Everybody is their own worst critic. We all have voices telling us we’re not good enough or pretty enough or strong enough or smart enough. These voices of self doubt are usually wrong. Nobody is perfect, and that is OK. We are all unique and the variety of individuals makes this planet great. All of these different perspectives creates opportunities to continue learning from others.
I’m constantly learning about myself. I am finding the me I am and the me I will grow into. One thing I’m recognizing about myself is where I see all my flaws and mistakes, other people see my strengths. Finishing my college degree was very hard. There were plenty of times I wasn’t sure I could finish. Then at some point I ignored my self doubt that told me I’d be wasting my time because there are at least a hundred people more qualified or better than me, and I applied for a scholarship. Somebody saw something in me that I didn’t see in myself and selected me as a recipient. That scholarship has turned into countless opportunities to learn and grow and eventually led me to my career. This isn’t an isolated event. I’ve had many people in my life’s journey that have shown me who I am through their lense. The lense that isn’t clouded with the voices of self doubt that live inside my head. I often times doubt myself even when being shown my worth through another unclouded lense. When my professors show me my academic qualities with my good grades, I would cloud that lense with my insecurities about my failing marriage, what good does it do to get good grades if your husband questions your fidelity? When a boss would show me my professional qualities with a raise, I would cloud that lense by questioning myself as a mother- clearly I’m too focused on work and not enough on my kids, right? It has been a long road for me to see parts of me through the lense of another. To accept compliments and to not add qualifiers in my language. They still exist. I am not perfect. But in the last year, the year since my marriage ended and I started actively looking for myself again, a huge change has happened within and I am starting to actually see it.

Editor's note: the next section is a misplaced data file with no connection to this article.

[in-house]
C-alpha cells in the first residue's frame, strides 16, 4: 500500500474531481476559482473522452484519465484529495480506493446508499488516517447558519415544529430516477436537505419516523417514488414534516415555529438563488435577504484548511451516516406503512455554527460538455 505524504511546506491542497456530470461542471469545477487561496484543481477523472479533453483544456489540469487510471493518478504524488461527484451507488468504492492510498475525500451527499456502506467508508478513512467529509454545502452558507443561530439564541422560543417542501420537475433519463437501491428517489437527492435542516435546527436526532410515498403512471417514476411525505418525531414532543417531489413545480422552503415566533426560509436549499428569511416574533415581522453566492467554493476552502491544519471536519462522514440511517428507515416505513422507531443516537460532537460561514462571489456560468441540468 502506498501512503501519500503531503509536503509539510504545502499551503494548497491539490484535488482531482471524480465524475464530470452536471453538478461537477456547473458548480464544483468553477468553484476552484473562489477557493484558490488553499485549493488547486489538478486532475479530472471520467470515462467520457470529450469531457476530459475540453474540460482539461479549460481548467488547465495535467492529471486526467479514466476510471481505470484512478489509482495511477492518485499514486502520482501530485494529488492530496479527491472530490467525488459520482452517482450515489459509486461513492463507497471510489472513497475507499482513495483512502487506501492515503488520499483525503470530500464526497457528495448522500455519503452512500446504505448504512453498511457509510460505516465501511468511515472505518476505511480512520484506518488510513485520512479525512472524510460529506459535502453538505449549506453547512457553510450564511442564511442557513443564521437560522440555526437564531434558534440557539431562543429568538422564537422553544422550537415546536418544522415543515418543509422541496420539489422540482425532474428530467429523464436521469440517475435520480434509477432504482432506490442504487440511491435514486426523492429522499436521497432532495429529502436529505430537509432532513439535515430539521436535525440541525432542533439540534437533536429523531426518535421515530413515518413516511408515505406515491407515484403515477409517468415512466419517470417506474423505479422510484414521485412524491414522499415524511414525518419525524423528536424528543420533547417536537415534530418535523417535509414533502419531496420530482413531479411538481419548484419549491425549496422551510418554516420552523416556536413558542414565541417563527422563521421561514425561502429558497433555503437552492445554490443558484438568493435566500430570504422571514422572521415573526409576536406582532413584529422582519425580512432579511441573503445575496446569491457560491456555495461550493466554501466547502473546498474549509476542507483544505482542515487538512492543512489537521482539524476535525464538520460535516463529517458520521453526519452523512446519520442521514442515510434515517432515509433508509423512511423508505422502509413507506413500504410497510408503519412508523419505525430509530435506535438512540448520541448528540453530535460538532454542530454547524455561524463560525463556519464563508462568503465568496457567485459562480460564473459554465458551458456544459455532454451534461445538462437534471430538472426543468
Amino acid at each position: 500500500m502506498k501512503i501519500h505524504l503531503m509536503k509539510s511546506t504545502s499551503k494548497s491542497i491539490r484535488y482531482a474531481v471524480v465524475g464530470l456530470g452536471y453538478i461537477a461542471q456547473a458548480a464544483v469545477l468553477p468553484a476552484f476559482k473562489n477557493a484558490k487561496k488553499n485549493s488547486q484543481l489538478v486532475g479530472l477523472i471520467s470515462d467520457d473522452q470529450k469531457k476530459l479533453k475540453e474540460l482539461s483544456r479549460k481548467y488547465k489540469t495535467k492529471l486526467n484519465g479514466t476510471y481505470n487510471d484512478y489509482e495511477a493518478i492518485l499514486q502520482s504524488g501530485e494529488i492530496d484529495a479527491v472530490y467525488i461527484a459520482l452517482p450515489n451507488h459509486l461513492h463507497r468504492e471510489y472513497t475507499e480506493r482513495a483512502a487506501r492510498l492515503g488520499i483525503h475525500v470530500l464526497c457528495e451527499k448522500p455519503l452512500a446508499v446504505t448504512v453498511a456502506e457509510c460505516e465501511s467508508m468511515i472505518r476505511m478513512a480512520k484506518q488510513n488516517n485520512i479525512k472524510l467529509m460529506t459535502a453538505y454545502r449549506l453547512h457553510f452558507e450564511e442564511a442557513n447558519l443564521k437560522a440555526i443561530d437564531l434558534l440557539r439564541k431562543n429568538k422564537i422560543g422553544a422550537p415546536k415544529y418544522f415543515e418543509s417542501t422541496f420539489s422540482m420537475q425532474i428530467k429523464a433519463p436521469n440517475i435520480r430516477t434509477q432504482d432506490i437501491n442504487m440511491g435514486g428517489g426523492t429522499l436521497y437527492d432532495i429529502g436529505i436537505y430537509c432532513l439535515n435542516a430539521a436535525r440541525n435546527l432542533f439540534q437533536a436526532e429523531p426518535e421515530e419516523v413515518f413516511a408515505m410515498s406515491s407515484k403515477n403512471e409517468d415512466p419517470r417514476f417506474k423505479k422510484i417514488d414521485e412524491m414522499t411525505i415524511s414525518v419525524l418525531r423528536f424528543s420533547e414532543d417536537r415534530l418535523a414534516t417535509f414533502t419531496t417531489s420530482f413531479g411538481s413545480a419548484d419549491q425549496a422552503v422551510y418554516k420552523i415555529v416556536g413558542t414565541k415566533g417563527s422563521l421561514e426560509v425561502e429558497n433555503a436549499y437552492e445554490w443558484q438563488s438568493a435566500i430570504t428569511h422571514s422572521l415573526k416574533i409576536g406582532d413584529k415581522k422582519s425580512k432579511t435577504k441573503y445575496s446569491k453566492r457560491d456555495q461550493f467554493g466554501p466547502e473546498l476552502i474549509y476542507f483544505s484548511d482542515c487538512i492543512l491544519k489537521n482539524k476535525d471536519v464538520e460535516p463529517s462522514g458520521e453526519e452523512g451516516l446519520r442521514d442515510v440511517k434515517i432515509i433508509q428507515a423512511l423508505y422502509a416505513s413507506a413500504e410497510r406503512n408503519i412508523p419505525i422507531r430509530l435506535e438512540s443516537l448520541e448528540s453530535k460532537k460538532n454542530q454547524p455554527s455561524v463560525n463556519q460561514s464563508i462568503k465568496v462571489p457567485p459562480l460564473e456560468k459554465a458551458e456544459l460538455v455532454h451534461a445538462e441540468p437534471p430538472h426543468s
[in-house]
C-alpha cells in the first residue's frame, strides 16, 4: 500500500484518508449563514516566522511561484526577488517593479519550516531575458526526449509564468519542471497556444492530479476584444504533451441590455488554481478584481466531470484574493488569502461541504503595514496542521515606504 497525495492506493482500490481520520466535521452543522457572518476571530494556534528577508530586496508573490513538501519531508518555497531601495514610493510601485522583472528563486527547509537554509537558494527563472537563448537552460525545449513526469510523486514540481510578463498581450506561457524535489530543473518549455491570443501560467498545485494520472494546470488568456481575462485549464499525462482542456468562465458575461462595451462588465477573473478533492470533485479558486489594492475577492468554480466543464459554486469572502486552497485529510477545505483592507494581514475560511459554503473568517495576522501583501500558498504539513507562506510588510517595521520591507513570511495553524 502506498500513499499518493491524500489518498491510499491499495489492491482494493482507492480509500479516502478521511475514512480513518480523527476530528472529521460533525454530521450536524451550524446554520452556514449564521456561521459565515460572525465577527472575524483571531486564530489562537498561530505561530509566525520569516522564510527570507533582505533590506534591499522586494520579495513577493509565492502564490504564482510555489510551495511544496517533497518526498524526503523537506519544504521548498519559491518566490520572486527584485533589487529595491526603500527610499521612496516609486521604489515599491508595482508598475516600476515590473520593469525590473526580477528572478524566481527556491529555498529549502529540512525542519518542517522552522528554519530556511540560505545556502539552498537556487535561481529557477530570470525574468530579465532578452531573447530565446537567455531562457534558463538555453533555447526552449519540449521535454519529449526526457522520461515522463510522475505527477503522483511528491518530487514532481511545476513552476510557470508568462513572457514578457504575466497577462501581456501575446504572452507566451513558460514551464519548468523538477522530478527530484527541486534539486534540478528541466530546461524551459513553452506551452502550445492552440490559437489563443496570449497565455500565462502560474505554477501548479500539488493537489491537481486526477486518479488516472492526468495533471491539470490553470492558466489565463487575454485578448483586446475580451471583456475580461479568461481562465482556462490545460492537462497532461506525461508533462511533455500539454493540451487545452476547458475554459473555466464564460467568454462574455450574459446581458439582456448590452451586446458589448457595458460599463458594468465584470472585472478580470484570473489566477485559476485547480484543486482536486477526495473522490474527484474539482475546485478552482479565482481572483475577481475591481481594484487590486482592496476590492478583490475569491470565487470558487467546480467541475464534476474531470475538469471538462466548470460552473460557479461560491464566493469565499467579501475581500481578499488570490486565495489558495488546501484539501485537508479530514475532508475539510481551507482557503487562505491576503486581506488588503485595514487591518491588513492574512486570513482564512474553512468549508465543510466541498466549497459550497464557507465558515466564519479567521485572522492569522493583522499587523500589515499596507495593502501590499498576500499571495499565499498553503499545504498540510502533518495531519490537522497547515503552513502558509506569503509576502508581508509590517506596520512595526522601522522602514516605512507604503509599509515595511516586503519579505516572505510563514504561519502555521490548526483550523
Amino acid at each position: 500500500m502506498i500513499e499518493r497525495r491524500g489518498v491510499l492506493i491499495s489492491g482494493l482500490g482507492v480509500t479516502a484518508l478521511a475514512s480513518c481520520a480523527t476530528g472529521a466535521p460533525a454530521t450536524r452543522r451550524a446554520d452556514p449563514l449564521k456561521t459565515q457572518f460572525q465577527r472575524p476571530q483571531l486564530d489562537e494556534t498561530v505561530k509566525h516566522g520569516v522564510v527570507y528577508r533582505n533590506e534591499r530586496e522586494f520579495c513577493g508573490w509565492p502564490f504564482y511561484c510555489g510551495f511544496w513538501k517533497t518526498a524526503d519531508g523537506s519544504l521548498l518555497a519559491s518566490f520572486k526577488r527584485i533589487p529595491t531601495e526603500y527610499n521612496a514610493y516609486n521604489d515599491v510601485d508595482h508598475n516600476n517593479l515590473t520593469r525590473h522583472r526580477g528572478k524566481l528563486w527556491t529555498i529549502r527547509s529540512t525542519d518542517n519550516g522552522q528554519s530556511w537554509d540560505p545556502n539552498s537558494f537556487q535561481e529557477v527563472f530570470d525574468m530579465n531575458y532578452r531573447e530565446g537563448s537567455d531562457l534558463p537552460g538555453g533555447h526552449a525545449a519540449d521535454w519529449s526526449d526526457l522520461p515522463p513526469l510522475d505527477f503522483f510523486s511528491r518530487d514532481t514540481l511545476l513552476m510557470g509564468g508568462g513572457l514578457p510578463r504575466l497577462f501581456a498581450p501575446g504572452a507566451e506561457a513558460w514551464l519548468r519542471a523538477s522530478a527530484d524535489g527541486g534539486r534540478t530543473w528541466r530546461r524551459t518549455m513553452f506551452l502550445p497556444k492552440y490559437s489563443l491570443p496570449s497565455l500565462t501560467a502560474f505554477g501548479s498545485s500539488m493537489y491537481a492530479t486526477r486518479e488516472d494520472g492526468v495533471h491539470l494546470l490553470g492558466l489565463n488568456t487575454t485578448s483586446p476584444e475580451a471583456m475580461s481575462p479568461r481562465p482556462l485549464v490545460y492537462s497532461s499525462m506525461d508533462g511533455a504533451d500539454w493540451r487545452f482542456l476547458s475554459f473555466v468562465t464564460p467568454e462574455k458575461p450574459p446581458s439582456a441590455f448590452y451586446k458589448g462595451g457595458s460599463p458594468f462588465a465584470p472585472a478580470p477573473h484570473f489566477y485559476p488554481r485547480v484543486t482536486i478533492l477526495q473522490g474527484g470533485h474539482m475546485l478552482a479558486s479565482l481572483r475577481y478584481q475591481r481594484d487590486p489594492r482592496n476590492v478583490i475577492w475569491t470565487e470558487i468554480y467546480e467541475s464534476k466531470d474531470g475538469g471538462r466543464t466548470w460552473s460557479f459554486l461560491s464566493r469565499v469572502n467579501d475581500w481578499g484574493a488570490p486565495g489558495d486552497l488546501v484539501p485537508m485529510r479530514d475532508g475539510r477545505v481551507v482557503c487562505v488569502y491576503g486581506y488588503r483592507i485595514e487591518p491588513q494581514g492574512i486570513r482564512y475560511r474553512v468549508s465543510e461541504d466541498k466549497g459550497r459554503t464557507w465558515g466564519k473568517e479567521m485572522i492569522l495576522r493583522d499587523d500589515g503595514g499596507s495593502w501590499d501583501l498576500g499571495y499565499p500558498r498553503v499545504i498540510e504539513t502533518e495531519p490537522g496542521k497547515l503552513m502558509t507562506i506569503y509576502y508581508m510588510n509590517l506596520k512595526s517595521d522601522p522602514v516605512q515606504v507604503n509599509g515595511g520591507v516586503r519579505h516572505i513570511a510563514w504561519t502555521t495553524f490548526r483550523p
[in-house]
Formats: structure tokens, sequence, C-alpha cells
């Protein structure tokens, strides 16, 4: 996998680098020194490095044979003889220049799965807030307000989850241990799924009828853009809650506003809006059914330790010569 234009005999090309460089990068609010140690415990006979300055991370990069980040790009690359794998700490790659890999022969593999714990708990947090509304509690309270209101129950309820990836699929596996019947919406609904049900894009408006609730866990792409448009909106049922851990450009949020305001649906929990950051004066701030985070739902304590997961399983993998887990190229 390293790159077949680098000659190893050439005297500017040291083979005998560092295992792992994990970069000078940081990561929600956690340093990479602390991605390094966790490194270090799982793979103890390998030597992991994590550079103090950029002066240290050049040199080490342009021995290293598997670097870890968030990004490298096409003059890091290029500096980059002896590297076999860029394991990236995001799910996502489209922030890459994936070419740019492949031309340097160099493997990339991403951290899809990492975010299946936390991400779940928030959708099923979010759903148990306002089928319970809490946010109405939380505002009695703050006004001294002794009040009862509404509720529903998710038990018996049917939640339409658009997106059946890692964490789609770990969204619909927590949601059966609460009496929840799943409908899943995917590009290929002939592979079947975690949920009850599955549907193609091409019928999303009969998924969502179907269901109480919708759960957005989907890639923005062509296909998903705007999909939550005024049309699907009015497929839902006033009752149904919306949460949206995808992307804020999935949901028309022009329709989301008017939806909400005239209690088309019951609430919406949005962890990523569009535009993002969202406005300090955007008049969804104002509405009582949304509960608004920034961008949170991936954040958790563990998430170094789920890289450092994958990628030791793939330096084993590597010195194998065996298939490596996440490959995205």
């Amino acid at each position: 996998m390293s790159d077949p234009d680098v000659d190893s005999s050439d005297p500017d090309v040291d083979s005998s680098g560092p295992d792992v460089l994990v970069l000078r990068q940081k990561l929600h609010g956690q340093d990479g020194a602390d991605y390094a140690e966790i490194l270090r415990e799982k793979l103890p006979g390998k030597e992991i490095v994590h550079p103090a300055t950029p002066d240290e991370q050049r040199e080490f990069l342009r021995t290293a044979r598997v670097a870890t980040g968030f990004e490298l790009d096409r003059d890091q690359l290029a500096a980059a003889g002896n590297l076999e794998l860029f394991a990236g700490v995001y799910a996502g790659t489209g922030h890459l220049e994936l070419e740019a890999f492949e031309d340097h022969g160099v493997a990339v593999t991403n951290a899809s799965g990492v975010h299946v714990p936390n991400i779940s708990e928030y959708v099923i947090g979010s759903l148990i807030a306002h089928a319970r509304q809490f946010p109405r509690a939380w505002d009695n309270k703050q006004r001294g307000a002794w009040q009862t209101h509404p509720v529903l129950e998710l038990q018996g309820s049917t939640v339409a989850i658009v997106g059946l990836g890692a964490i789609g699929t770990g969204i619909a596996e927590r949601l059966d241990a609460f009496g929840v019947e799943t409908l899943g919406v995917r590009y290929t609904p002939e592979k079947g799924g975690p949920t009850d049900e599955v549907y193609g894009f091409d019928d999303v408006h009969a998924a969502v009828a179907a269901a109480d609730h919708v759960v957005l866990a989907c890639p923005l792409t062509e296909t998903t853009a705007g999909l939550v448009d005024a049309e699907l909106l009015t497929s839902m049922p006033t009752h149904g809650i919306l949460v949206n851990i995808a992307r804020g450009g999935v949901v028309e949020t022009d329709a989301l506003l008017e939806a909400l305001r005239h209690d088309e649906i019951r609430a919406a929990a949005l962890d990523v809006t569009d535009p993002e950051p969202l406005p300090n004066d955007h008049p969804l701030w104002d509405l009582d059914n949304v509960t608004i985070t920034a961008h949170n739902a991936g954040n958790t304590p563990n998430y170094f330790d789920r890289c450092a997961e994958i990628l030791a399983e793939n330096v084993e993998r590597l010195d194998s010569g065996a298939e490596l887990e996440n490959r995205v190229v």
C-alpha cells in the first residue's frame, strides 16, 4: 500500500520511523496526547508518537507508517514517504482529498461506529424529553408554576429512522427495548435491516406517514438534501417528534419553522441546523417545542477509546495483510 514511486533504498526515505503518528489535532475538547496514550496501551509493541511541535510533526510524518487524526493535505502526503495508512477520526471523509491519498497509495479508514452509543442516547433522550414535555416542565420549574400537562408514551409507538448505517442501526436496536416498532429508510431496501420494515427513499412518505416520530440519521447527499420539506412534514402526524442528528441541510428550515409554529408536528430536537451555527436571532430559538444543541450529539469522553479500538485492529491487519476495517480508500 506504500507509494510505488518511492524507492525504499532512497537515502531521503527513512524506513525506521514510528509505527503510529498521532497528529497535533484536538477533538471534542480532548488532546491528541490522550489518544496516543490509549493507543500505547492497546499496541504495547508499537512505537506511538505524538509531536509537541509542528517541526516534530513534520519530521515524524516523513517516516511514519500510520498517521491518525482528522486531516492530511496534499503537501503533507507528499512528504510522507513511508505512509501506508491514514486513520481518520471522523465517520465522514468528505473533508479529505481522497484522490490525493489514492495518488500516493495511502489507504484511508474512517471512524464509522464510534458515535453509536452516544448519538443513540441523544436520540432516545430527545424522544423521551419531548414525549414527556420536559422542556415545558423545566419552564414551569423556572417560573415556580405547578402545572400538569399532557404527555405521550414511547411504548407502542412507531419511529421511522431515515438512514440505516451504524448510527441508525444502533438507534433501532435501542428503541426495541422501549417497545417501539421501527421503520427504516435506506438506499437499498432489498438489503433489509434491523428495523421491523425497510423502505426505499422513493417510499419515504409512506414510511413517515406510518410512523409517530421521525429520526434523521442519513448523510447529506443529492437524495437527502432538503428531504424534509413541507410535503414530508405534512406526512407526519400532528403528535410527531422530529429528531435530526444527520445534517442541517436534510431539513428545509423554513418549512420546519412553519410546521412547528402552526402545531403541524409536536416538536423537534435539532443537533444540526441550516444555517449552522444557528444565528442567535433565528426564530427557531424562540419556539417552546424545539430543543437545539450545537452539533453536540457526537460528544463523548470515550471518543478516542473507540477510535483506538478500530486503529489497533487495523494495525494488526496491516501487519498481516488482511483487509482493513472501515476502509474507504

I was talking to someone else who struggles to see their beauty and who has a mom that sees it, and said to her something along the lines of “I wish you could see in yourself what your mom sees in you, because mom’s see our true value in ways we never will.” I was speaking more about how much value I see in my kids and how I want the world for them. For just a moment as I was saying it out loud I realized I was talking to myself as much as I was talking to her. My mom, my biggest cheerleader and the woman who has always told me how proud she is of me, how beautiful she thinks I am, etc. My mom knows my value. My mom knows what it took to create me. She knows how hard I worked at trying to keep a failing marriage together, at finishing my degree, developing my career, and at motherhood. She has seen me at my best and my worst. And if anybody knows my value, it is most definitely my mother.
Other people have definitely shown me they see my value too. Recently I’ve had someone in my life who sees my qualities and through this person I started to see them too. Because of this relationship, I realize I am worth it. I am worthy of happiness. I am worthy of affection. I am pretty enough. I am smart enough. I am nice enough. I tried to tell myself these things before, but I’m not sure I ever felt these things before. Having someone in my life who helps me see my value has given me hope for my future. For the first time in my life I don’t feel like I need to change my appearance to be worthy of a relationship. For the first time in my life I feel like whatever changes I make in my life are strictly for me, not anybody else. For the first time in my life I feel like if I don’t constantly criticize myself for my weight, it’s OK. I am who I am. There is no need to apologize to anybody for who I am and doubting myself is just those stupid voices clouding the lense. So I’ll clear off those lenses, or keep trying to see myself through the lenses other people see me through. It’s really nice to see that version of me.